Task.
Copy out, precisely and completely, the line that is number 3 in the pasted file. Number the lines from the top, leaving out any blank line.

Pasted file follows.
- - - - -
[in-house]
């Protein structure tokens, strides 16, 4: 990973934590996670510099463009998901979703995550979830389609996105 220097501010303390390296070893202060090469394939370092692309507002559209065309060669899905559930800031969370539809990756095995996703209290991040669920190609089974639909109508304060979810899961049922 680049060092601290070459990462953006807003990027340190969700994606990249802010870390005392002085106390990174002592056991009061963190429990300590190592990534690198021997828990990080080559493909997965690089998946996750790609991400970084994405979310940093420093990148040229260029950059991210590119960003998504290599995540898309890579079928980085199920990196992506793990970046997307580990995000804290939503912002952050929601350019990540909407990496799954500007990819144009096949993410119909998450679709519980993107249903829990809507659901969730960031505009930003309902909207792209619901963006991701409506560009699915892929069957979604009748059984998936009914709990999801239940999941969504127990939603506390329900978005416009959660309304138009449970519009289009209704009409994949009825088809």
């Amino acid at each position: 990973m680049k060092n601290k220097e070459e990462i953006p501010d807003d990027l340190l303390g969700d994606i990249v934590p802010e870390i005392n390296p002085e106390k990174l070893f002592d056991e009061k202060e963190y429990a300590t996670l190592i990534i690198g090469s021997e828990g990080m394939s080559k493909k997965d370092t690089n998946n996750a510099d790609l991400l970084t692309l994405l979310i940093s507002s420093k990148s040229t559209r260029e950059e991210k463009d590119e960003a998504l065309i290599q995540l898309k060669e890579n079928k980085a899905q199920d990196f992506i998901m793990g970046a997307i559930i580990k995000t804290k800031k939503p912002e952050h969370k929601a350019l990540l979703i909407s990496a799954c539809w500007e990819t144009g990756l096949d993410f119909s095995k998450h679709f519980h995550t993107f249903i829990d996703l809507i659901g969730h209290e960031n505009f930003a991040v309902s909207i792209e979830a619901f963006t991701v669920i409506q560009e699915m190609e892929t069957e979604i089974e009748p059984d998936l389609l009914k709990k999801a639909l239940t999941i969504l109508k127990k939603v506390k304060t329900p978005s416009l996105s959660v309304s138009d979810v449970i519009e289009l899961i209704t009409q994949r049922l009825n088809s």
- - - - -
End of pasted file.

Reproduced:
């Amino acid at each position: 990973m680049k060092n601290k220097e070459e990462i953006p501010d807003d990027l340190l303390g969700d994606i990249v934590p802010e870390i005392n390296p002085e106390k990174l070893f002592d056991e009061k202060e963190y429990a300590t996670l190592i990534i690198g090469s021997e828990g990080m394939s080559k493909k997965d370092t690089n998946n996750a510099d790609l991400l970084t692309l994405l979310i940093s507002s420093k990148s040229t559209r260029e950059e991210k463009d590119e960003a998504l065309i290599q995540l898309k060669e890579n079928k980085a899905q199920d990196f992506i998901m793990g970046a997307i559930i580990k995000t804290k800031k939503p912002e952050h969370k929601a350019l990540l979703i909407s990496a799954c539809w500007e990819t144009g990756l096949d993410f119909s095995k998450h679709f519980h995550t993107f249903i829990d996703l809507i659901g969730h209290e960031n505009f930003a991040v309902s909207i792209e979830a619901f963006t991701v669920i409506q560009e699915m190609e892929t069957e979604i089974e009748p059984d998936l389609l009914k709990k999801a639909l239940t999941i969504l109508k127990k939603v506390k304060t329900p978005s416009l996105s959660v309304s138009d979810v449970i519009e289009l899961i209704t009409q994949r049922l009825n088809s």